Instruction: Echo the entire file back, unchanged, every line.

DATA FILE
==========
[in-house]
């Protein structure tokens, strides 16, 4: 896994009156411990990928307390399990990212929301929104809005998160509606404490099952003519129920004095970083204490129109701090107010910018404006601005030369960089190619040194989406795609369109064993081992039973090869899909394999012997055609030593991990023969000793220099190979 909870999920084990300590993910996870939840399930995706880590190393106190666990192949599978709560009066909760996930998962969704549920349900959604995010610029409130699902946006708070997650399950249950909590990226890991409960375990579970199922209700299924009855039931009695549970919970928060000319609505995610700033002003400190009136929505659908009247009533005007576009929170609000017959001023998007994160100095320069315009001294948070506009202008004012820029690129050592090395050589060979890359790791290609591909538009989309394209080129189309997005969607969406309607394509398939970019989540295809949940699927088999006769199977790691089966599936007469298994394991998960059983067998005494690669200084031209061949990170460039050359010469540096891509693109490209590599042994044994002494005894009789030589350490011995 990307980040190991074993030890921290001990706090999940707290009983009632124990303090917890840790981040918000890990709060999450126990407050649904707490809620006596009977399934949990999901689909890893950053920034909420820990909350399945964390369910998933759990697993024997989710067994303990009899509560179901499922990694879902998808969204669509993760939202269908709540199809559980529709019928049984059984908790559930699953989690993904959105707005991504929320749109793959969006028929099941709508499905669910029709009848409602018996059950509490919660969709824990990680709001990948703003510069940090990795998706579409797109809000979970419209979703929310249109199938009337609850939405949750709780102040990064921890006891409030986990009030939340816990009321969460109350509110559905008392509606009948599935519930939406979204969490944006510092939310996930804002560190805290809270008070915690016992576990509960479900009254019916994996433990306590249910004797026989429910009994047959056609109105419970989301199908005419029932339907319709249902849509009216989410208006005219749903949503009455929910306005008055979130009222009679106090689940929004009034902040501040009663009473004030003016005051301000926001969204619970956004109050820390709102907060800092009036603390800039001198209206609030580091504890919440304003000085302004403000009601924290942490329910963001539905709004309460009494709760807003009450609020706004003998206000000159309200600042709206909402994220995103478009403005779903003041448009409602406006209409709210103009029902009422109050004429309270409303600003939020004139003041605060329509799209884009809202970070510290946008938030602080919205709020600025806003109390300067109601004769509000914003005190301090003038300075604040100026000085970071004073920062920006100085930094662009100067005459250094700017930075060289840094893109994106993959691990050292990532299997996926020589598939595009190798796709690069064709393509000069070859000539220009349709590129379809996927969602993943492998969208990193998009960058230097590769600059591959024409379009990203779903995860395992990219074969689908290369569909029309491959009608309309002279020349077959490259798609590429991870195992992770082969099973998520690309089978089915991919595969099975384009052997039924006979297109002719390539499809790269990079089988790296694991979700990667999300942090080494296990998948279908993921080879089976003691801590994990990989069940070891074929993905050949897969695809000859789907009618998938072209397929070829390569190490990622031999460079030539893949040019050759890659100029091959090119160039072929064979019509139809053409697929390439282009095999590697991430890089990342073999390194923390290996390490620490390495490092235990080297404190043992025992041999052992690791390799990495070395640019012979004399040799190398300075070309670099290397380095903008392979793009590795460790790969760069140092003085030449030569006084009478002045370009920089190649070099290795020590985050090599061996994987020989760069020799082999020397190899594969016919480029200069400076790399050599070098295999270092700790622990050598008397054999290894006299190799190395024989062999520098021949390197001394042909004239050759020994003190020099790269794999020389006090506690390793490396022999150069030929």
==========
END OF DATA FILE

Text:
[in-house]
């Protein structure tokens, strides 16, 4: 896994009156411990990928307390399990990212929301929104809005998160509606404490099952003519129920004095970083204490129109701090107010910018404006601005030369960089190619040194989406795609369109064993081992039973090869899909394999012997055609030593991990023969000793220099190979 909870999920084990300590993910996870939840399930995706880590190393106190666990192949599978709560009066909760996930998962969704549920349900959604995010610029409130699902946006708070997650399950249950909590990226890991409960375990579970199922209700299924009855039931009695549970919970928060000319609505995610700033002003400190009136929505659908009247009533005007576009929170609000017959001023998007994160100095320069315009001294948070506009202008004012820029690129050592090395050589060979890359790791290609591909538009989309394209080129189309997005969607969406309607394509398939970019989540295809949940699927088999006769199977790691089966599936007469298994394991998960059983067998005494690669200084031209061949990170460039050359010469540096891509693109490209590599042994044994002494005894009789030589350490011995 990307980040190991074993030890921290001990706090999940707290009983009632124990303090917890840790981040918000890990709060999450126990407050649904707490809620006596009977399934949990999901689909890893950053920034909420820990909350399945964390369910998933759990697993024997989710067994303990009899509560179901499922990694879902998808969204669509993760939202269908709540199809559980529709019928049984059984908790559930699953989690993904959105707005991504929320749109793959969006028929099941709508499905669910029709009848409602018996059950509490919660969709824990990680709001990948703003510069940090990795998706579409797109809000979970419209979703929310249109199938009337609850939405949750709780102040990064921890006891409030986990009030939340816990009321969460109350509110559905008392509606009948599935519930939406979204969490944006510092939310996930804002560190805290809270008070915690016992576990509960479900009254019916994996433990306590249910004797026989429910009994047959056609109105419970989301199908005419029932339907319709249902849509009216989410208006005219749903949503009455929910306005008055979130009222009679106090689940929004009034902040501040009663009473004030003016005051301000926001969204619970956004109050820390709102907060800092009036603390800039001198209206609030580091504890919440304003000085302004403000009601924290942490329910963001539905709004309460009494709760807003009450609020706004003998206000000159309200600042709206909402994220995103478009403005779903003041448009409602406006209409709210103009029902009422109050004429309270409303600003939020004139003041605060329509799209884009809202970070510290946008938030602080919205709020600025806003109390300067109601004769509000914003005190301090003038300075604040100026000085970071004073920062920006100085930094662009100067005459250094700017930075060289840094893109994106993959691990050292990532299997996926020589598939595009190798796709690069064709393509000069070859000539220009349709590129379809996927969602993943492998969208990193998009960058230097590769600059591959024409379009990203779903995860395992990219074969689908290369569909029309491959009608309309002279020349077959490259798609590429991870195992992770082969099973998520690309089978089915991919595969099975384009052997039924006979297109002719390539499809790269990079089988790296694991979700990667999300942090080494296990998948279908993921080879089976003691801590994990990989069940070891074929993905050949897969695809000859789907009618998938072209397929070829390569190490990622031999460079030539893949040019050759890659100029091959090119160039072929064979019509139809053409697929390439282009095999590697991430890089990342073999390194923390290996390490620490390495490092235990080297404190043992025992041999052992690791390799990495070395640019012979004399040799190398300075070309670099290397380095903008392979793009590795460790790969760069140092003085030449030569006084009478002045370009920089190649070099290795020590985050090599061996994987020989760069020799082999020397190899594969016919480029200069400076790399050599070098295999270092700790622990050598008397054999290894006299190799190395024989062999520098021949390197001394042909004239050759020994003190020099790269794999020389006090506690390793490396022999150069030929």